From Dr. Jane's Notebook

The fine Art of family entertaining

The summer is a wonderful time to entertain. Anytime is a wonderful time to entertain, but failure to adequately plan can lead to more than your average garden variety of family conflicts. While others may discuss the fine art of cooking and cleaning, I am more concerned with the psychological gains associated with this sport. Here are a few more thoughts on the matter.

·        Children learn how to entertain from their parents. For some of us, the idea of entertaining seems easy and natural. For others, the mere idea of having company over brings on a “host” of anxieties (no pun intended.) Fortunately, it is never too late to cultivate this fine art and thereby instill important social skills in our children.

·        Hold a family meeting to discuss the purpose of the gathering. Everyone who lives in the household should be included so that no one feels left out of the planning. If you wish to enlist cooperation, kids and adults should have some amount of say about the festivity. After all, you will probably be expecting your children to entertain other children and help with some of the clean-up. There are few things worse than temper tantrums during a party that include words like “I didn’t even want them to come over to our house”.

·        Consider how best to make your guests comfortable. Kids can help compose a shopping list of foods for the kids and they can help by planning to share some of their toys and games.  By assigning jobs to family members, each can know what is expected of them. But more important than a list of chores, it is helpful to discuss how to behave so as to make guests feel comfortable in your home. Good manners include paying attention to guests, helping them know where to find food, games, and bathrooms, and treating guests in a way that communicates “I’m glad you’re here” (even if they aren’t). Kids easily grasp ideas like “Don’t leave your guests alone” because it makes them feel like it’s time to go home, and “its all right to let guests help with some of the tasks because it makes them feel more useful and comfortable in a new environment.”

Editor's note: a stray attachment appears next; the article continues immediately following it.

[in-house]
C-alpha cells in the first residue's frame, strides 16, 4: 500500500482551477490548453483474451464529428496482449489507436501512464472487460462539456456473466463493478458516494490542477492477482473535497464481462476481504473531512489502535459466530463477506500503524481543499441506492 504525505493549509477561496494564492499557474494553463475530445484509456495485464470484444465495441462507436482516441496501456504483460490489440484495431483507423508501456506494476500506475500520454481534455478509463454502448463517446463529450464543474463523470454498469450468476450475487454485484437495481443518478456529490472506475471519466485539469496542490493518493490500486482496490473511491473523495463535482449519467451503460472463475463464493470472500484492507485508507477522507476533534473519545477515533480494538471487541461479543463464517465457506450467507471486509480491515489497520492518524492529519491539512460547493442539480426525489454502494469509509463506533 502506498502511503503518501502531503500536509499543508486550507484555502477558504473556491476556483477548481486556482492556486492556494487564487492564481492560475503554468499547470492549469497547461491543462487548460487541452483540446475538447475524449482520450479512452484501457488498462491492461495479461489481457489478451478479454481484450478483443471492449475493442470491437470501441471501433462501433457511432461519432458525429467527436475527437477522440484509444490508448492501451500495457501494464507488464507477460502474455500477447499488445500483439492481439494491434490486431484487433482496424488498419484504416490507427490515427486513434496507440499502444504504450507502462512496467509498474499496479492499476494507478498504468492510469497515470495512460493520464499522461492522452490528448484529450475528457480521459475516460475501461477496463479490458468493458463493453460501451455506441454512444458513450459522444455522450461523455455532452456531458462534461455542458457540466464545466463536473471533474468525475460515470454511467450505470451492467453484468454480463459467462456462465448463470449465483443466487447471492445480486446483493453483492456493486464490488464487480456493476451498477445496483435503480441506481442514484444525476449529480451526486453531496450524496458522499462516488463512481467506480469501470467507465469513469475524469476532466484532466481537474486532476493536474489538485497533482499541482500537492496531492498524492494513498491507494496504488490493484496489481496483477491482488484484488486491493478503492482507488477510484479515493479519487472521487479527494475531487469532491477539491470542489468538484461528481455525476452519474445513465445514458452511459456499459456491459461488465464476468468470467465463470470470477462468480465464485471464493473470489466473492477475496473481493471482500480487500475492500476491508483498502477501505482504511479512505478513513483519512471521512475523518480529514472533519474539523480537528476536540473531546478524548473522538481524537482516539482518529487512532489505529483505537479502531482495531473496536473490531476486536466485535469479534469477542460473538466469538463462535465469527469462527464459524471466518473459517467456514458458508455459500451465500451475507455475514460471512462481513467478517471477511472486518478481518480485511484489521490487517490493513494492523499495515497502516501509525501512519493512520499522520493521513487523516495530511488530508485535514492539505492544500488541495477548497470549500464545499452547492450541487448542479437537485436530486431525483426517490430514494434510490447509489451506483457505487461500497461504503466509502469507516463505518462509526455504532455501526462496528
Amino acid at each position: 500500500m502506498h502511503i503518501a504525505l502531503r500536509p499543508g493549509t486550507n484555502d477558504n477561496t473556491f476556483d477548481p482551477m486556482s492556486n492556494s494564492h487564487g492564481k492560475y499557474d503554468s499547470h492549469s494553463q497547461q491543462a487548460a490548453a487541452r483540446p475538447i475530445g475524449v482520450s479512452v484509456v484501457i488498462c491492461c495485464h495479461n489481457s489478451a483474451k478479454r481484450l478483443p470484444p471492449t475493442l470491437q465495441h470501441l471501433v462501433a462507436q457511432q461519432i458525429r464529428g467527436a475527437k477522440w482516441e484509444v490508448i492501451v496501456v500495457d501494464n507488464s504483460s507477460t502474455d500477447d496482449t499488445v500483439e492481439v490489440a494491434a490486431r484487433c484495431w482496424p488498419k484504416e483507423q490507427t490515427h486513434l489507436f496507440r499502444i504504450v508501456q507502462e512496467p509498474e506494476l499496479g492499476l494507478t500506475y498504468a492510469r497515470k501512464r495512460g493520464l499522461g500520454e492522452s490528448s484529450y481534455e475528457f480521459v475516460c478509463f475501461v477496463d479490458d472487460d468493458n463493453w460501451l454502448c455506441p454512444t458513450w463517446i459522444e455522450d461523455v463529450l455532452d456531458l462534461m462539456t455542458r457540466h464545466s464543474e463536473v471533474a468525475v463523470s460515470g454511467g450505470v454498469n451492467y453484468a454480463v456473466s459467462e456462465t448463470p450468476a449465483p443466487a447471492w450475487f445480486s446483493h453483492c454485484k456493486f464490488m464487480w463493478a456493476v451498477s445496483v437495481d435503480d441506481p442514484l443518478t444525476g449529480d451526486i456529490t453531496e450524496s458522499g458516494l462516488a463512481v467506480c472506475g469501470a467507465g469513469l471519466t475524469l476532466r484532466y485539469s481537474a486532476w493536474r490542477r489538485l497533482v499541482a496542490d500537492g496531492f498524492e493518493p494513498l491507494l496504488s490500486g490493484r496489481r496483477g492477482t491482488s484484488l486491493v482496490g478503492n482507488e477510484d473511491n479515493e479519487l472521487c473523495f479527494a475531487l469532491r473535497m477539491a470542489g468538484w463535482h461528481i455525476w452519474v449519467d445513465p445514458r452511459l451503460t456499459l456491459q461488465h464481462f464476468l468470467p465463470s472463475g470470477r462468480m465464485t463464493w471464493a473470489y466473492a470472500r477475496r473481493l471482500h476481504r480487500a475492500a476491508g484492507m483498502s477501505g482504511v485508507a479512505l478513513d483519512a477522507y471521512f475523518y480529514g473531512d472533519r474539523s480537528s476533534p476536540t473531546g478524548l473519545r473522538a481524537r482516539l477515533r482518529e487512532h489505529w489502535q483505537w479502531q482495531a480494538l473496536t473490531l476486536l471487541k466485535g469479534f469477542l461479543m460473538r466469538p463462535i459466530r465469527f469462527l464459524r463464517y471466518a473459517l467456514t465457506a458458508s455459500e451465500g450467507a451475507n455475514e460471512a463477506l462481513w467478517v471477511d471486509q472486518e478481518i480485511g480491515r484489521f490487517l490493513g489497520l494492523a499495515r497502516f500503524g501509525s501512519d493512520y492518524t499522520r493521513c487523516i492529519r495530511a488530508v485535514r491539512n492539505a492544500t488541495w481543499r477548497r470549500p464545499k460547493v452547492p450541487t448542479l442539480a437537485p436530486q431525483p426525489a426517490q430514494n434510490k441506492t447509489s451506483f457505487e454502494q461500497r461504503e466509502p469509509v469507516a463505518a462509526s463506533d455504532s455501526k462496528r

·        Make a plan for mid-party huddles. Few things are worse than learning about emotional disasters long after they have occurred. Children may need a few minutes of your attention during a party to help them protect a special toy which needs to be put away, spouses may need a few moments to agree about timing on food, and all family members may need to communicate about feelings that have been hurt in the course of entertaining. In general, it is best to deal with small problems as they arise to keep them from becoming larger disasters. To avoid embarrassment, it is even helpful to decide on a code word which communicates the need for a moment of “huddle” time.

When your children leave home, they will take with them the social skills you have taught them. These skills should include how to be a good guest and how to be a good host to others.  Consider the social occasions which you have most enjoyed and identify the elements that made you feel comfortable and at ease. Hopefully, the opportunity to entertain your friends will be approached with a spirit of generosity and enthusiasm. For better or for worse, our children are always watching and learning from everything we do!

©Copyright, 2010, Jane R. Rosen-Grandon. All rights reserved.            

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